Squamous Cell Carcinoma Involving the Temporal Bone: Lateral Temporal Bone Resection as Primary Intervention

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Abstract

Objective

To provide an up-to-date review of treatment and outcomes of patients with squamous cell carcinoma (SCCA) involving the temporal bone.

Design

Retrospective cohort study of all patients treated at our institution for SCCA of the temporal bone between 1995 and 2007 with follow-up until 2011. Factors evaluated were demographics, presenting findings, follow-up time, previous treatment, workup, stage, surgical intervention, adjuvant therapy, histopathologic findings, recurrence, and survival.

Setting

Tertiary care academic medical center.

Patients

Thirty patients with SCCA of the temporal bone, originating from the external auditory canal and adjacent sites.

Intervention

Surgical resection ± adjuvant therapy. Lateral temporal bone resection was the primary and most aggressive procedure performed.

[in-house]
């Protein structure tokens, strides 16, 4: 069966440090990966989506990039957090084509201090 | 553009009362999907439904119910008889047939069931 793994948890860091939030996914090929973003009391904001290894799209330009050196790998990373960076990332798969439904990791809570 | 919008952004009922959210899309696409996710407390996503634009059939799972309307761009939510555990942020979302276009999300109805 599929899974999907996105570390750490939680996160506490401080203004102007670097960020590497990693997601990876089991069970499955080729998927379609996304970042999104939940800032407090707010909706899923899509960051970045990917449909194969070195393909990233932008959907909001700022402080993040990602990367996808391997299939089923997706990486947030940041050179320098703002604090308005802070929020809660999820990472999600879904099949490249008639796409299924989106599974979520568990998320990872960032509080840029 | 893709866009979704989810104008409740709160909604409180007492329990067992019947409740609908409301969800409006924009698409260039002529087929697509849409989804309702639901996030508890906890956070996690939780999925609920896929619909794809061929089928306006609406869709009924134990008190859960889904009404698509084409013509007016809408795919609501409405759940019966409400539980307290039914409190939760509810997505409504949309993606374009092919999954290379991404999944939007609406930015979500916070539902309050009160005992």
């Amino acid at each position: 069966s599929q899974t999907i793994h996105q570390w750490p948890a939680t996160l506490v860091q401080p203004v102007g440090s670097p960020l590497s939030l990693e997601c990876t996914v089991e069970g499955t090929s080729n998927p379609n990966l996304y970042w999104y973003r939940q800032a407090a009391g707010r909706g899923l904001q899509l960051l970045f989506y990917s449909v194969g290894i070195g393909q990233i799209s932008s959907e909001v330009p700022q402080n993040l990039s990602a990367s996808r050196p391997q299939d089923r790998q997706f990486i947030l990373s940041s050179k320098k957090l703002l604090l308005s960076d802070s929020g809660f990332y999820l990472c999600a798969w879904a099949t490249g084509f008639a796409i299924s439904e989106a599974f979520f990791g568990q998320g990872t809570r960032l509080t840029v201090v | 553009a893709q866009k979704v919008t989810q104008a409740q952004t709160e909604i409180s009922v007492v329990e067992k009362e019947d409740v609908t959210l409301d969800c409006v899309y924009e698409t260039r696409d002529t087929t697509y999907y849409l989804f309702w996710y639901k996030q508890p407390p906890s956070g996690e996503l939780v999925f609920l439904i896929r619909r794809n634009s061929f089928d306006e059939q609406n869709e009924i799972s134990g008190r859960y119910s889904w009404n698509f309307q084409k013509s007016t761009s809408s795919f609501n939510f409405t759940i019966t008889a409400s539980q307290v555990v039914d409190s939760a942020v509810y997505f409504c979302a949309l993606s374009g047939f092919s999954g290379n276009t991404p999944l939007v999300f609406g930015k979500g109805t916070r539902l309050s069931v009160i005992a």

Main Outcome Measures

Disease-free survival.

Results

The overall disease free survival for this series when considering both external auditory canal and adjacent site SCCAs was 70%. When evaluated by tumor stage, disease-free survival was as follows: T1 tumors = 100%, T2 tumors = 100%, T3 tumors = 67%, and T4 tumors = 56%. Aggressive tumors of this series originating at periauricular sites behaved in a similar manner to primary canal tumors. Need for surgical resection of CN VII was associated with diminished survival on multivariate analysis.

Conclusion

Lateral temporal bone resection provides comparable disease free survival rates to more radical surgical therapy. Such resection is appropriate for many SCCAs of the external auditory canal and adjacent sites, as these tumors are similar in disease progression and prognosis. CN VII involvement portends a poor outcome.

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